The Sistah Vegan Project

“White Talk”, Discursive Violence, and Dysconscious Racism: From Vegan Consciousness to Vegan Commodity

Update: So far you have contributed $6900 to my “PhD finish” fund. Thank you so much! I have $3100 to go. We’re getting close! (My funding was not renewed and I couldn’t register for the past fall quarter. If you enjoy my work, you can contribute via Paypal, using the email address breezeharper (at) gmail (dot) com.)

Also, this is where you contributions are going to. Below is the talk I gave at Vassar College last week (October 27, 2011). It is from chapter three of my dissertation. It’s only 1/2 of what I had written. Had I chosen to use the entire chapter, that would have been a 2 hour talk.

Part I

Part II

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6 thoughts on ““White Talk”, Discursive Violence, and Dysconscious Racism: From Vegan Consciousness to Vegan Commodity

  1. So pleased to see you at my Alma mater! I am curious to know where on campus you spoke?
    Also, I was incredibly encouraged by your singing as a different way to convey knowledge I am looking at how film may be a real dimension of my dissertation or at least some facet of my community and regional planning work. Can you tell me where you came across that concept?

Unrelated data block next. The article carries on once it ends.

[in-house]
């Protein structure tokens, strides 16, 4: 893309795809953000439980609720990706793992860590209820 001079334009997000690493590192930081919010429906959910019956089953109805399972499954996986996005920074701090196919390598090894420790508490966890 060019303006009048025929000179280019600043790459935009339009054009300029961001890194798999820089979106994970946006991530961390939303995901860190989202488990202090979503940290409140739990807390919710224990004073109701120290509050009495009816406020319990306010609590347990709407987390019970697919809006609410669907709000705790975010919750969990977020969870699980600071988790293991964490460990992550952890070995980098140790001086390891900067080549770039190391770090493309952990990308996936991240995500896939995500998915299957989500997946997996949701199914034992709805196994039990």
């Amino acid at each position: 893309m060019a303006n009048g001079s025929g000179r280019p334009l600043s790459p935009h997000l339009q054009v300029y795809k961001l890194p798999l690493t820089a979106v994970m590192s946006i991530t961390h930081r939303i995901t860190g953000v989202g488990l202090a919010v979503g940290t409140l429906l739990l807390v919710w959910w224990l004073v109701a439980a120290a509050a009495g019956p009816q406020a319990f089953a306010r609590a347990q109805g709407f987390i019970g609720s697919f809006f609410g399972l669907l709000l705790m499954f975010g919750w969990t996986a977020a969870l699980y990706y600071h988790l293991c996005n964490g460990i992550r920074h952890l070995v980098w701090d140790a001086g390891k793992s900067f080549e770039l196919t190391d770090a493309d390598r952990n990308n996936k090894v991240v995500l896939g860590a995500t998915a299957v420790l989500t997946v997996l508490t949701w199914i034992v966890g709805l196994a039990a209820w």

• I spoke in Rockefeller, auditorium 200.

      I love singing, so I didn’t really come across the concept in any literature, until years later. I just decided to do it on my own, after listening to Sweet Honey in the Rock in 1996. This way of conveying knowledge is called “performance ethnography. ” I am sure there are other ‘scholarly’ terms for it.

      Best Breezie

  2. Breeze, I truly enjoyed this. Thought-provoking, informative (as usual).

    May I also say you looked fabulous? I love those pants you were wearing!

  3. Tabuism on said:

    Many people don’t realize that his wife, Correta Scott King and their son, Dexter Scott King are both vegan…,

  4. Pingback: Becausewemust» Blog Archive » On Analogies as Advocacy Tools: Some Thoughts on Appropriation

  5. Nice work Breeze! It’s nice to hear critical analysis of vegan campaigning, I don’t know about the US, but in the UK it doesn’t happen much, and when it does it’s drowned out. I find it really inspiring when people are so critical of an ethical viewpoint (dunno if that’s the right word) but still stand by it.
    I guess my big question is, do you have any reading you’d recommend on the issues you covered? I struggle with the sort of academic way of speaking, and struggled at parts of this talk, but would be really interested to hear/read more similar things.

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